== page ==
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April 28, 2022 6:16 am
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Ukrainian Holocaust Survivors Find Shelter in Israel

avatar by Reuters and Algemeiner Staff

Holocaust survivor Valerie Bendersky sits in a park outside his apartment after fleeing Kharkiv in Ukraine, following the Russian invasion, and arriving to Petah Tikva, Israel April 24, 2022. REUTERS/Nir Elias

Valerie Bendersky was just seven when he fled to Kazakhstan to escape the Nazi invasion of Ukraine. Nearly 80 years later he has had to abandon his homeland once again, this time in the face of Russian invaders.

Bendersky is one of almost 300 Jewish Holocaust survivors from Ukraine who have been given refuge in Israel since Russian President Vladimir Putin ordered his troops into the former Soviet republic two months ago.

“I have lived through two tragedies,” the 85-year old said, speaking from his new home in Petah Tikva, near Tel Aviv: “I was fleeing from Hitler then, now I have fled from Putin. Naturally, it is hard,” he told Reuters, speaking in Russian.

More than five million Ukrainians have moved abroad to escape the Russian onslaught, the United Nations says.

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Becoming a refugee is especially hard for the elderly who thought they would never have to confront war again.

“I said to myself: ‘Oh my God, what a nightmare! Here we go again with the war, bombings, evacuation, leaving your home behind, not being sure if you’ll stay alive or not’,” said 100-year-old Dova Govergeviz.

She comes from the Ukrainian capital Kyiv and was in her 20s when she had to abandon home for the first time with her mother, taking shelter hundreds of miles to the east in Uzbekistan until World War Two ended.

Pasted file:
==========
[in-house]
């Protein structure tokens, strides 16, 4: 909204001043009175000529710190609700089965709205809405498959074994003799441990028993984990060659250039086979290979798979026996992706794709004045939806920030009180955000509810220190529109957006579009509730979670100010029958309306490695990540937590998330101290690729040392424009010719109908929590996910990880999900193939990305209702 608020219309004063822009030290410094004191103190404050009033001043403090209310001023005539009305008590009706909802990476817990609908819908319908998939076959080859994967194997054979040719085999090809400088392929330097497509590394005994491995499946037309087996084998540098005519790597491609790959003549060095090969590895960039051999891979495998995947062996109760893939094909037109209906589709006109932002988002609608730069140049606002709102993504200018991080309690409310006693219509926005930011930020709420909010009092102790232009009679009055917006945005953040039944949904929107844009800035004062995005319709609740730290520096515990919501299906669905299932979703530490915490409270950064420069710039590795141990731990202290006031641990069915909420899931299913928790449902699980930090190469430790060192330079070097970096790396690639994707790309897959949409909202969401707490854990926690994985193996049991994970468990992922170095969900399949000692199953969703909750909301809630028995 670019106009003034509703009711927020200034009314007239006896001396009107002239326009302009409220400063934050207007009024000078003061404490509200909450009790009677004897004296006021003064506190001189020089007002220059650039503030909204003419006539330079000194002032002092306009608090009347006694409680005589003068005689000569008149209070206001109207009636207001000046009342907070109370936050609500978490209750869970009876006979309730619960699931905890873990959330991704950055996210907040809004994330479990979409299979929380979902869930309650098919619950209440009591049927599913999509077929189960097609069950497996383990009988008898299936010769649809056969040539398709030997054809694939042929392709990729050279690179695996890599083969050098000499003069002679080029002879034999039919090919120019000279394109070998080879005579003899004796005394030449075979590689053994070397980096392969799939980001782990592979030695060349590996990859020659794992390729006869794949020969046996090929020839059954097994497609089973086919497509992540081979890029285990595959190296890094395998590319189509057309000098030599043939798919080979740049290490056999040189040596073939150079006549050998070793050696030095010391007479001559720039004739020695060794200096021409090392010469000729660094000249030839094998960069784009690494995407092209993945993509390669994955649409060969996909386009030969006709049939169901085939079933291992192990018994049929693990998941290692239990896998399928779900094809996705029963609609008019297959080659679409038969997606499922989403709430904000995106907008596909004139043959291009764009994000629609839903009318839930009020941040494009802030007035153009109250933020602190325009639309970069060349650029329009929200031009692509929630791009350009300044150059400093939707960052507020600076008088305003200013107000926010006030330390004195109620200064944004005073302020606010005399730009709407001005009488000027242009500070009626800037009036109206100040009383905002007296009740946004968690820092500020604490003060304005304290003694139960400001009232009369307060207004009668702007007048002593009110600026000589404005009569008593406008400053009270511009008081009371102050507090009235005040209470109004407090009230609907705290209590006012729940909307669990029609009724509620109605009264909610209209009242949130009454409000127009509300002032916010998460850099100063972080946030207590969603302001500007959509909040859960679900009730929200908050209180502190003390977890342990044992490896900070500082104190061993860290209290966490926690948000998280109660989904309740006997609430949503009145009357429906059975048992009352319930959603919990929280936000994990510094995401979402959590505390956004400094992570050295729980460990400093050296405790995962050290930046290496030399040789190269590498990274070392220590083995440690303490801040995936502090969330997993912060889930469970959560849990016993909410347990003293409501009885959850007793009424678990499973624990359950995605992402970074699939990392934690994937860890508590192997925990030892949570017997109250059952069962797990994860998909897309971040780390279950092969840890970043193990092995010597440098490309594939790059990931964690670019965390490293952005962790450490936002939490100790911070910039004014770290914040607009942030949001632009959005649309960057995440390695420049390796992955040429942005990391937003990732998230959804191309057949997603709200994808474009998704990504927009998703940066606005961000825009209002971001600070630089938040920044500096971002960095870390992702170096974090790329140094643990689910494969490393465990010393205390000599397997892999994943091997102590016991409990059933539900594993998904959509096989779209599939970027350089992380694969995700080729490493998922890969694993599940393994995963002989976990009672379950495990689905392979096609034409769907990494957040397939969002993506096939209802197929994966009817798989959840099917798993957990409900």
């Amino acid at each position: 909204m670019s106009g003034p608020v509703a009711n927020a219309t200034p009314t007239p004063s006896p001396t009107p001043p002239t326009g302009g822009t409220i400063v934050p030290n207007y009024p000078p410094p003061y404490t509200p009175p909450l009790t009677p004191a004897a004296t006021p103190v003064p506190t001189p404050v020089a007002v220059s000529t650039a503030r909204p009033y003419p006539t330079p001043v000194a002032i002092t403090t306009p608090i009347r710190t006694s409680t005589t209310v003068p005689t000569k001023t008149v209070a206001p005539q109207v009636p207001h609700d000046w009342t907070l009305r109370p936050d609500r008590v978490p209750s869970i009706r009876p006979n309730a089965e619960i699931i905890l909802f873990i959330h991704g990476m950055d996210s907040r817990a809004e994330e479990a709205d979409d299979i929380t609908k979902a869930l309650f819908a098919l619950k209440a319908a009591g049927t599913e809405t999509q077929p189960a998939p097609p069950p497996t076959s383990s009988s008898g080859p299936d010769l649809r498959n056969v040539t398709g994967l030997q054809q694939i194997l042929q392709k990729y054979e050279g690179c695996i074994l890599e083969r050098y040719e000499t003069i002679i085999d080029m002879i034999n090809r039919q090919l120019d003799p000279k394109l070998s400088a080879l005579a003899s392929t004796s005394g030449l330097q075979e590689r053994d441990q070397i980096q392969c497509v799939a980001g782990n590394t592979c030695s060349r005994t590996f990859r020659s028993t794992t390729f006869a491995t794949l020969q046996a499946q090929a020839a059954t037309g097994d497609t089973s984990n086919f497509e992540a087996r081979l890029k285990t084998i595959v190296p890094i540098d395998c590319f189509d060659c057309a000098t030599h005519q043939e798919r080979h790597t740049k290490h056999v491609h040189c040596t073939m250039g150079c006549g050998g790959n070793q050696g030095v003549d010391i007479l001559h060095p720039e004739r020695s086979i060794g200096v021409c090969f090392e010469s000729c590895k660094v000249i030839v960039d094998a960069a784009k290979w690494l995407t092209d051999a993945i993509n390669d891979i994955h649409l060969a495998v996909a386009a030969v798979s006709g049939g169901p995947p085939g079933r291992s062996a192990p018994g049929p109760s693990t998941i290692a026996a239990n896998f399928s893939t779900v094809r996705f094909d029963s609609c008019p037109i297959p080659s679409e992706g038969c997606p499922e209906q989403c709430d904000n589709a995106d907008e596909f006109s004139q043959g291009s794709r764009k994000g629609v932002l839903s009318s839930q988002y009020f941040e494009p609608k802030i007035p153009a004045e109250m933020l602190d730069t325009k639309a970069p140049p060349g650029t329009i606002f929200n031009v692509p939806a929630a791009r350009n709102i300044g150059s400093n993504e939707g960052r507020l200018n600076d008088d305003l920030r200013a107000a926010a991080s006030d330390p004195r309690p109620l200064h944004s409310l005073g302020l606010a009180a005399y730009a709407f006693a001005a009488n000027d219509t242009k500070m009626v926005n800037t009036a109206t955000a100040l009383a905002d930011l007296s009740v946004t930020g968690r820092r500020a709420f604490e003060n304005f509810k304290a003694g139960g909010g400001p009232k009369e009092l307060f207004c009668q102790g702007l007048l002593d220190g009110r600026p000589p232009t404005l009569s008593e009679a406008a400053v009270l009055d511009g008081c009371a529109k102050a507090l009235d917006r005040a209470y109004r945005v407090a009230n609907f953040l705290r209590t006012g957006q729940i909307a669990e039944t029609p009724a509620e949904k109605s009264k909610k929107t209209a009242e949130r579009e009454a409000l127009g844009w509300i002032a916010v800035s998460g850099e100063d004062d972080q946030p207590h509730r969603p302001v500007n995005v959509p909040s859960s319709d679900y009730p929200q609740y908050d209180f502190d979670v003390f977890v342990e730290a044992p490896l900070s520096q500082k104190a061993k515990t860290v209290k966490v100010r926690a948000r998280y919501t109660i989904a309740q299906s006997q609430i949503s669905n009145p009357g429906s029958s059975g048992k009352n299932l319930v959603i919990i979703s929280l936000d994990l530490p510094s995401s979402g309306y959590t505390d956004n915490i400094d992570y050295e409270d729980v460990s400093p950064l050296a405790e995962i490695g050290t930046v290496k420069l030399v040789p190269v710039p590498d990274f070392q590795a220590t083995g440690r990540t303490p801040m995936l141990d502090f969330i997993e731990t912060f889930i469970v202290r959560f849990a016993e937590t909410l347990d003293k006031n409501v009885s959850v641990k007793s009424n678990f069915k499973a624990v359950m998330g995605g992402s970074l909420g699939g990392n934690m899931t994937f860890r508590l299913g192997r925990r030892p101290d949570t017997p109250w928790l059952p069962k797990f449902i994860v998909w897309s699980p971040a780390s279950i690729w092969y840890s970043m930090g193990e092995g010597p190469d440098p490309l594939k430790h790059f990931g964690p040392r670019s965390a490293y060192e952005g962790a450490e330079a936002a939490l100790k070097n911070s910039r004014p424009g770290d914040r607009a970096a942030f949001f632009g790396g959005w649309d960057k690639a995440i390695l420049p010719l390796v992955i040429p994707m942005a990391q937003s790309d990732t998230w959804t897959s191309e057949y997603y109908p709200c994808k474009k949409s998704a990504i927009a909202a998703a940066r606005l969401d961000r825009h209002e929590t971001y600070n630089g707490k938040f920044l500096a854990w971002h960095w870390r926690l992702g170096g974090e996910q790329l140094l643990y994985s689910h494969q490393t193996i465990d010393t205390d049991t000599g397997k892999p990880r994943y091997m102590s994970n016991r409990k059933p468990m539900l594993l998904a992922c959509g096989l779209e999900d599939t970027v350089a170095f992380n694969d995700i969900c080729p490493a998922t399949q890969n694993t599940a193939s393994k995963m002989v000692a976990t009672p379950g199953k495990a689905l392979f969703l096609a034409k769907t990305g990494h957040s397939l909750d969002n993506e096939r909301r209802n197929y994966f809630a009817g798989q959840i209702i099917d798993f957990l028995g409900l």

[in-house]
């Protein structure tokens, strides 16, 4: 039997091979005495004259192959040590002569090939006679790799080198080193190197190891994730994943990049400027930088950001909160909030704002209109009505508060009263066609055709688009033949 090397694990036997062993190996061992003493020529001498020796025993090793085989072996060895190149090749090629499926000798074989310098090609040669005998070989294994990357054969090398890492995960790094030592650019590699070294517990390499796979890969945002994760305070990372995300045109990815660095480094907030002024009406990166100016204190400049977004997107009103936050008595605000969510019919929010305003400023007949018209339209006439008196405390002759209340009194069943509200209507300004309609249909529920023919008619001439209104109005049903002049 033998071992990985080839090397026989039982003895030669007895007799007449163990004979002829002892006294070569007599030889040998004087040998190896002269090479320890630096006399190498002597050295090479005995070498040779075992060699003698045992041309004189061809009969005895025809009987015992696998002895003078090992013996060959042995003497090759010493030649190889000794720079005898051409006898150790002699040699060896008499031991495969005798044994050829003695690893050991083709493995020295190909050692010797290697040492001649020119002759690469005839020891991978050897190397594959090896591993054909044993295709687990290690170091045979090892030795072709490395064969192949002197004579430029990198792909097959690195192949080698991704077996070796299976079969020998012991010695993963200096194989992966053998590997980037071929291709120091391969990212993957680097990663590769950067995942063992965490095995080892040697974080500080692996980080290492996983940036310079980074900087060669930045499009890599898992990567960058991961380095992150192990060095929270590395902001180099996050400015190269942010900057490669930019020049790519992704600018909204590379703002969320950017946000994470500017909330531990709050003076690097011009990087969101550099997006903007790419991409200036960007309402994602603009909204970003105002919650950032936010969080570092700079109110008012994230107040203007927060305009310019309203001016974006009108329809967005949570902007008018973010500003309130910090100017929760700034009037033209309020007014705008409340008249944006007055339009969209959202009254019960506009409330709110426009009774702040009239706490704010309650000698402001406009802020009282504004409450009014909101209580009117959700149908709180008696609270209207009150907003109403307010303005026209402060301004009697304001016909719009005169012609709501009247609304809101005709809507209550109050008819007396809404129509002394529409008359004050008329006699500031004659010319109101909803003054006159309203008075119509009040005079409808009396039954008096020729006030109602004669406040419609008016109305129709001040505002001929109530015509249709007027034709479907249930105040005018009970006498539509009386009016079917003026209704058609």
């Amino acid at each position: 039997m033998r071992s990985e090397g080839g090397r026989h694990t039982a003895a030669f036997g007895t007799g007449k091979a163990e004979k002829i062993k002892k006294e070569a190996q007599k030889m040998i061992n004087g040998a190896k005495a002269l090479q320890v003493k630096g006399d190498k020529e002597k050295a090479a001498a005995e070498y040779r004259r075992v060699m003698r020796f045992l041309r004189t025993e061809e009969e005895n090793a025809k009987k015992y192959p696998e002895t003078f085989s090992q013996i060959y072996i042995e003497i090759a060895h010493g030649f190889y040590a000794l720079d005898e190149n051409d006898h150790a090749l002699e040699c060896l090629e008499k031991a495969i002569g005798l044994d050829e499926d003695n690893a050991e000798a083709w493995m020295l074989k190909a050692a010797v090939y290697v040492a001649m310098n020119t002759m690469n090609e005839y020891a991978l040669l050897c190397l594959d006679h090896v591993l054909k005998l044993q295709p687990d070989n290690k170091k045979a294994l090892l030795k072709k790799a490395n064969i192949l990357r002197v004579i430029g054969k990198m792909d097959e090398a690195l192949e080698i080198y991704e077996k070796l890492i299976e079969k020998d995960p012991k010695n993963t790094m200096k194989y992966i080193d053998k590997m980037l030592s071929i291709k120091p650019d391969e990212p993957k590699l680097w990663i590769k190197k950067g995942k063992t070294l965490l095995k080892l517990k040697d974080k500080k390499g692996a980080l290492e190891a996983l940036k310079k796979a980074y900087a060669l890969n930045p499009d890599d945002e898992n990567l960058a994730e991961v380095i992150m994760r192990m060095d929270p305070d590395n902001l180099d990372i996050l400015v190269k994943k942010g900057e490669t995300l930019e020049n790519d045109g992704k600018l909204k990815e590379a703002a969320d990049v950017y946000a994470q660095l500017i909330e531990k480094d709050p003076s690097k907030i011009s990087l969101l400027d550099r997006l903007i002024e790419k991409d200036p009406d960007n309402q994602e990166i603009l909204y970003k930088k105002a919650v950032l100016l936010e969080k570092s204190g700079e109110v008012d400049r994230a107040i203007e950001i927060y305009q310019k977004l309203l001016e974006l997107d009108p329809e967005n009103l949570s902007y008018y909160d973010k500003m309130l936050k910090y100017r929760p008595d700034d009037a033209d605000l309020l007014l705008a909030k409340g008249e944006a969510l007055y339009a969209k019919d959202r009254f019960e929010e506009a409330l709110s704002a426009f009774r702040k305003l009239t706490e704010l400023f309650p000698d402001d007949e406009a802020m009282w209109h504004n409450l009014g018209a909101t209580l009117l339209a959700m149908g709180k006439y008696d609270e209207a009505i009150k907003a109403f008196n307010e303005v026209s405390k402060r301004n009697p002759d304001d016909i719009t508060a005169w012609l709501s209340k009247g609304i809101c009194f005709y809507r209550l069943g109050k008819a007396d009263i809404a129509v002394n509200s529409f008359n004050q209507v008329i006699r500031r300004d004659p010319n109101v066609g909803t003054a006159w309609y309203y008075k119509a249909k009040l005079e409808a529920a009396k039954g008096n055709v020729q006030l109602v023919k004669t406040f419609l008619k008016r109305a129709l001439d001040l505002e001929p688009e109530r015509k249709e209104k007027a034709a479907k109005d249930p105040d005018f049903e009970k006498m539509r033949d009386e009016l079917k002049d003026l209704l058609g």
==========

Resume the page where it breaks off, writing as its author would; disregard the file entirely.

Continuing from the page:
“Back then, we knew that we had an enemy — Hitler. Hitler and Germany had attacked our country. But now it turns out to be that we’re fighting against the country that we used to call our ‘elder brother,'” she said, referring to Russia.

Moscow has said its invasion is a “special military operation” to disarm Ukraine and defeat fascists. Ukraine and the West call that a bogus pretext for a war of aggression.

LEAVING EVERYTHING BEHIND

When the invasion started, Govergeviz initially locked herself in her house, all alone, before deciding that she wanted to immigrate to Israel and stay there for the rest of her life, believing it to be the safest place for Jews.

Some 161,400 Holocaust survivors and victims of antisemitism during the Nazi era live in Israel. The country commemorated the six million victims of the Holocaust on Thursday, with sirens sounding for two minutes, bringing much of the nation to a standstill.

Govergeviz is now staying in a care home in the coastal town of Netanya, north of Tel Aviv.

Her journey was organized by Zaka, an Israeli emergency rescue and recovery group, while Bendersky was flown here by the Jewish Agency, which provides aliyah to Israel for Jews around the world.

Bendersky had to get out of his home in Kharkiv in a hurry, with the eastern Ukrainian city coming under repeated shell fire. “I left everything back there, even my glasses,” he said.

Not all those who lived through the Holocaust have survived the Russian onslaught. Last month Boris Romanchenko, 96, who survived detention in four separate Nazi concentration camps in World War Two, was killed by shelling in Kharkiv, the BBC reported, citing relatives.

Another survivor of the Nazi invasion, Vanda Obiedkova, 91, died this month in a basement in the war-battered city of Mariupol, freezing and pleading for water, the Ukrainian government said on Twitter.

Bendersky hopes that the West will eventually force the Russians to leave Ukraine. “Can’t they let us live out our lives peacefully?” he said.

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